Study shows Diovan reduced urinary protein excretion in patients with type 2 diabetes and high blood pressure

In patients with high blood pressure and type 2 diabetes, the blood pressure-lowering medication Diovan (valsartan) significantly reduced urinary protein excretion, with high doses providing the greatest sustained reduction, according to data presented at the Amer ican Heart Association's (AHA) Annual Scientific Sessions.

The findings were from a study called DROP (Diovan Reduction Of Proteinuria), the largest and longest running trial to examine dose-related effects of an angiotensin receptor blocker (ARB) - a class of medication used to treat hypertension - on urinary protein excretion. DROP is also the first clinical study testing efficacy, safety and tolerability of Diovan 640 mg, a dose that is not currently approved.

"Recent research encouraged exploration into high doses of ARBs and their effects on microalbuminuria in addition to blood pressure," 7 said lead investigator Norman Hollenberg, M.D., Ph.D., Professor of Medicine at Brigham and Women's Hospital and Harvard Medical School in Boston. "DROP found that high doses of Diovan provided a greater reduction in microalbuminuria than lower doses."

Study and Findings

The multi-center, double-blind study included 391 adult participants with type 2 diabetes, high blood pressure and high levels of urinary protein (urinary albumin excretion rate 20-700 mcg/min). All participants received Diovan 160 mg for the first 4 weeks, then were randomly assigned to continue that dose or receive 320 mg or 640 mg, twice the approved highest dose, for 26 more weeks.

Comparable urinary albumin excretion (UAE) reductions from baseline were seen in all groups at week 4 (p<0.001). However, by the end of the trial at week 30, participants taking the higher doses of Diovan achieved significantly greater reductions in UAE compared to those taking the lower dose: 51 percent and 49 percent for 320 mg and 640 mg, vs. 25 percent for 160 mg. Normal UAE rates (less than 20 mcg/min) were achieved by twice as many patients in the 640 mg dosage group than in the 160 mg group (24 percent vs. 12 percent, p=0.021). Except for slightly more dizziness and headache with the 640 mg dose, high doses were well-tolerated, with no dose-related increases in other adverse events, including hypotension (abnormally low blood pressure) and hyperkalemia (high blood potassium levels).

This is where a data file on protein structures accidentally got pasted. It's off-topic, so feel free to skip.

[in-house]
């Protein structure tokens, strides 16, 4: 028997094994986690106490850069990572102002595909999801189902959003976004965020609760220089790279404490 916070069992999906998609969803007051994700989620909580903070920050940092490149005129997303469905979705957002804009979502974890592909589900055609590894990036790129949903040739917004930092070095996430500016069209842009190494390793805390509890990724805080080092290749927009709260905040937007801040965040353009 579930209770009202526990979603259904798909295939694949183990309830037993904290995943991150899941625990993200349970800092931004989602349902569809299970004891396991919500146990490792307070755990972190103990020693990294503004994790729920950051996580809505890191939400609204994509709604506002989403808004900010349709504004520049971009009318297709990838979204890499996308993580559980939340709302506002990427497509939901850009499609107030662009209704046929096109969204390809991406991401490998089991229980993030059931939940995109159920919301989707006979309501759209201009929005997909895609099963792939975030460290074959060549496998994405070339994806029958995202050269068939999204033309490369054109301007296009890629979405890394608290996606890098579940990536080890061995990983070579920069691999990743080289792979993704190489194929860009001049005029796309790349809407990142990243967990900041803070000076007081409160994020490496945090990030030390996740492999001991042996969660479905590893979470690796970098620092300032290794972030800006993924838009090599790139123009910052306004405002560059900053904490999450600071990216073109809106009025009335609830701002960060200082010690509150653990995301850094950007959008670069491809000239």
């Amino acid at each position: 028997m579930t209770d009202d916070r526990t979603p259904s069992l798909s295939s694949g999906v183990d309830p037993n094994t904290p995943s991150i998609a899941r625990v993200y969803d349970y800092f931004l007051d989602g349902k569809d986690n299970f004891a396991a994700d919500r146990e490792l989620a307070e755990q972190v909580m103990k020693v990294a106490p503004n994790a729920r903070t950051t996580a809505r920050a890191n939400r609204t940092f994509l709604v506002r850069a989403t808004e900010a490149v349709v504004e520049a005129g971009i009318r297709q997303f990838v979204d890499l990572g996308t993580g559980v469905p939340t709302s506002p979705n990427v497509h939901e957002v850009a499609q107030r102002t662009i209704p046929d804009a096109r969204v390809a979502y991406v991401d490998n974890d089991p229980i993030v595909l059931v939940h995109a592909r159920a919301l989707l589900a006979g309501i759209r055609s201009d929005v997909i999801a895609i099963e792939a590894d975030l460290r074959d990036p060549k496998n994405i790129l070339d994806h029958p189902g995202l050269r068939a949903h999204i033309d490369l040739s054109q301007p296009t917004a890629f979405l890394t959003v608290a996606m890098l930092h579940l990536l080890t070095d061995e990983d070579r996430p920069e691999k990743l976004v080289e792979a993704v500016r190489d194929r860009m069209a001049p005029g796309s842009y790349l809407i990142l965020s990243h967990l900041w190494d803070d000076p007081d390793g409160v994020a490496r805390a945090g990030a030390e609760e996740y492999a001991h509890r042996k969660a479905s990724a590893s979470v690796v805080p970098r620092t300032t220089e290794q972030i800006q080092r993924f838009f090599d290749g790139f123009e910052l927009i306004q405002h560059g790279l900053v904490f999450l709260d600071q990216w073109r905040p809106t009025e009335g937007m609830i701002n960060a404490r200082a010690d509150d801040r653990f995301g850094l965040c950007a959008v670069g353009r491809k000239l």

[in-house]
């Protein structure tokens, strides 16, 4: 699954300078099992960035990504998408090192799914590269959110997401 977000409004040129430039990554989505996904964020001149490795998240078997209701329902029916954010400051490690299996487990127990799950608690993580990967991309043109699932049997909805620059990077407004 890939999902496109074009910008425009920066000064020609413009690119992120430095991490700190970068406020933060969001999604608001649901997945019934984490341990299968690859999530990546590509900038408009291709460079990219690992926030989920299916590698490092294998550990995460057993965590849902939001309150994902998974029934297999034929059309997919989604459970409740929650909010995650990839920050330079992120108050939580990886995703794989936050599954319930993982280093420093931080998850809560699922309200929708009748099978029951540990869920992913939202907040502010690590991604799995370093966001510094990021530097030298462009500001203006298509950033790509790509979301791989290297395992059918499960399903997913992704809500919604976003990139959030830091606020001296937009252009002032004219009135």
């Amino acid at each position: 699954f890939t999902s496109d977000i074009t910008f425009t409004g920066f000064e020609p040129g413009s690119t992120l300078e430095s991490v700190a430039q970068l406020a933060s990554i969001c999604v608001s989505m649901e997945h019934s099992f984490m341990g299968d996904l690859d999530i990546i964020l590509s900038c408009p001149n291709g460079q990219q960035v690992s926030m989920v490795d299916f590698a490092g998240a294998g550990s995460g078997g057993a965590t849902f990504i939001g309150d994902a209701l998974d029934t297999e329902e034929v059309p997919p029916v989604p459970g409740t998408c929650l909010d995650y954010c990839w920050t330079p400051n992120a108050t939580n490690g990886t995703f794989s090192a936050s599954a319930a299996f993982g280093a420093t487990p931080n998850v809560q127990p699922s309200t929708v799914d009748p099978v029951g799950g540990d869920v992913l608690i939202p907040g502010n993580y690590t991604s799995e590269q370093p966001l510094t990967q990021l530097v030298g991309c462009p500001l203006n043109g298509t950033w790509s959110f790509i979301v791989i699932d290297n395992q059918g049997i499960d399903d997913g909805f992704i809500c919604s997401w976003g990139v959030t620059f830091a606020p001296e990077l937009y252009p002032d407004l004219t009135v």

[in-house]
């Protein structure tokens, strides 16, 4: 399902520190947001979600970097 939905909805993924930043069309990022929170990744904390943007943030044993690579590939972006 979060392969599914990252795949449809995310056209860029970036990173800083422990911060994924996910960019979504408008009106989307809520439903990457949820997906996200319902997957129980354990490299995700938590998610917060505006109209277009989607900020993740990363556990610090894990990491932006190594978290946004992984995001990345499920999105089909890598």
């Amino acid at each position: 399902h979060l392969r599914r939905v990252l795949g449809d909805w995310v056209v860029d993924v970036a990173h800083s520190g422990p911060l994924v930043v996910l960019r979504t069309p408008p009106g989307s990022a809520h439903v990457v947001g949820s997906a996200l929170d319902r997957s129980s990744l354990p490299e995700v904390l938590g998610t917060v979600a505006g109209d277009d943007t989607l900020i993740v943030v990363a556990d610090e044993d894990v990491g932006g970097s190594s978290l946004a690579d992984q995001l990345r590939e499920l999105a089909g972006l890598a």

All doses of Diovan reduced blood pressure significantly (p<0.001) within 4 weeks, and that reduction was sustained throughout the study. In addition, an attempt was made to reduce blood pressure to less than 130/80 in all patients by providing, as needed, additional blood-pressure medications starting at week 6. This aggressive blood-pressure goal was achieved in 74 percent, 64 percent and 57 percent of patients in the Diovan 640 mg, 320mg and 160 mg groups, respectively. Other blood pressure medications were given to 37 percent, 42 percent and 46 percent of patients in these three groups, respectively. The most frequently prescribed add-on agents were amlodipine and hydrochlorothiazide. Despite the lower frequency of additional antihypertensive medications, the 640 mg Diovan dose induced a significantly greater reduction in blood pressure than the 320 mg dose at week 30 (p<0.05).


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